Public school teacher grateful for private school choice

Ron Matus

Heidi Gonzalez is the mother of two children who participate in Florida’s tax credit scholarship program, the nation’s largest private school choice initiative. She’s also a public school teacher.

“Every kid is different,” said Gonzalez, 35, who teaches first grade in Miami. For her daughter, who struggled in public school, “I needed a school that helped her, that more fit her personality,” she said.

Too often, parental choice critics assume school choice parents and the people who support them are anti- public school. But records at Step Up For Students, a nonprofit that administers the scholarship program (and co-hosts this blog), show at least 700 scholarship parents are employed by school districts.

There’s no easy way to determine how many of those district employees are teachers, but it wouldn’t be a big surprise if a fair number were. Public school teachers are more likely than the public at large to put their own children in private schools. One of them, in fact, is among 15 parents who filed to intervene in the lawsuit that the Florida teachers union, Florida School Boards Association and other groups filed in August to end the scholarship program. (A hearing on the motion to intervene is set for Friday.)

Gonzalez, who calls the lawsuit “horrendous,” made a facebook video to call attention to it. She credits a tax credit scholarship with her daughter’s turnaround.

Samantha, now 14, hit a rough patch in sixth grade. She was put in a remedial math course, but didn’t feel she was getting enough attention from her teachers, Gonzalez said. She lost interest and began to shut down.

Heidi Gonzalez

Heidi Gonzalez

Gonzalez feared her daughter was hanging out with the wrong crowd, too. She heard stories about students smoking pot at school, and girls skipping and leaving with boys. By the end of sixth grade, she said, “everything was going downhill.”

Gonzalez began researching private schools, and found one she liked. Along the way, she stumbled on info about tax credit scholarships for low-income students.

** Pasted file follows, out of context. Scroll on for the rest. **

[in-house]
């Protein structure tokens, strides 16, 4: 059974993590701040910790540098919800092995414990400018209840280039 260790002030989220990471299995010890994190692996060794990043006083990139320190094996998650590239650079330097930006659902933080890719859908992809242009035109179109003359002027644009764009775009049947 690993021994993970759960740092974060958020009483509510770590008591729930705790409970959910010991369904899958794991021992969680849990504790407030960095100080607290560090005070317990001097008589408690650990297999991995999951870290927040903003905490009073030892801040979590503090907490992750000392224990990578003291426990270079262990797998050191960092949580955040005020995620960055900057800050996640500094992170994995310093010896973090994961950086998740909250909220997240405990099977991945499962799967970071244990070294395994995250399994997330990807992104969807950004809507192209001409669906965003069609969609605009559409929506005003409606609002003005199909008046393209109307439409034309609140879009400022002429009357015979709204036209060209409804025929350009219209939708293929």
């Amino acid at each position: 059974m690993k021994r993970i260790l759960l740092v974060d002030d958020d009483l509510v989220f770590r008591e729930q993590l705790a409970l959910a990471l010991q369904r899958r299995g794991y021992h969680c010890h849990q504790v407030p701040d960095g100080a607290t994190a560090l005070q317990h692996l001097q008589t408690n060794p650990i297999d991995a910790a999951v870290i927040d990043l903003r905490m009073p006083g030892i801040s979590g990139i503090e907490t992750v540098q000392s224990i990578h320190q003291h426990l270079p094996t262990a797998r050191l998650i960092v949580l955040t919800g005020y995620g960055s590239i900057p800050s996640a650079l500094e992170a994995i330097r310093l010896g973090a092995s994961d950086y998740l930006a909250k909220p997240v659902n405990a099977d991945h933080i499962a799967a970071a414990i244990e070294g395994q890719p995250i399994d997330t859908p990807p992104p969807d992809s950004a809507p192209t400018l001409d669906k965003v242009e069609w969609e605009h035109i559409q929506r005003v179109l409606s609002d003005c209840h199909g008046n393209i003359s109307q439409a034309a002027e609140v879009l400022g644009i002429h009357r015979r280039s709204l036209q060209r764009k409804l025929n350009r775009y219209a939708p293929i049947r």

Now in ninth grade at Miami Christian School, math is still tough for Samantha, but she’s earning C’s instead of F’s and is motivated to keep trying. She’s doing well in other classes, and participating on several sports teams. Gonzalez said class sizes at Miami Christian are dramatically smaller than public schools – Samantha’s in a class of 12 – and after-school tutoring is free.

Gonzalez said the school’s faith component is also important. It builds character and teaches boundaries, she said. Her daughter says if she forgets her gym bag in the locker room at her new school, no one is going to take it. Several times she lost her cell phone, and every time it was returned.

“I was worried she was turning into a little devil, a little nightmare,” Gonzalez said. But “now I have my sweet little girl back.”

Gonzalez also secured a tax credit scholarship for her son, Adrian, who is in first grade at Miami Christian. She said he and his classmates are further along academically than her own students at the district school. “They read better than the ones I have,” she said. “We’re so far behind.”

Gonzalez said it should be obvious she isn’t biased against public schools. She said many are excellent. But she also said many public school teachers are stressed and overworked – a situation she blamed on how education funds are distributed within big districts. She said she doesn’t buy the argument that tax credit scholarships drain money from public schools, or that parents shouldn’t have the ability to spend scholarship money on private schools.

As for the lawsuit, Gonzalez said many public school teachers don’t know it was filed. She described it as a decision made by union leaders without input from rank-and-file teachers.

She also said if the arguments are framed correctly, many teachers don’t oppose school choice scholarships. She asks her fellow teachers this: If your child was struggling, wouldn’t you want the option of a different school? And wouldn’t you want the means to access that school?

Almost always, she said, the answer is yes.

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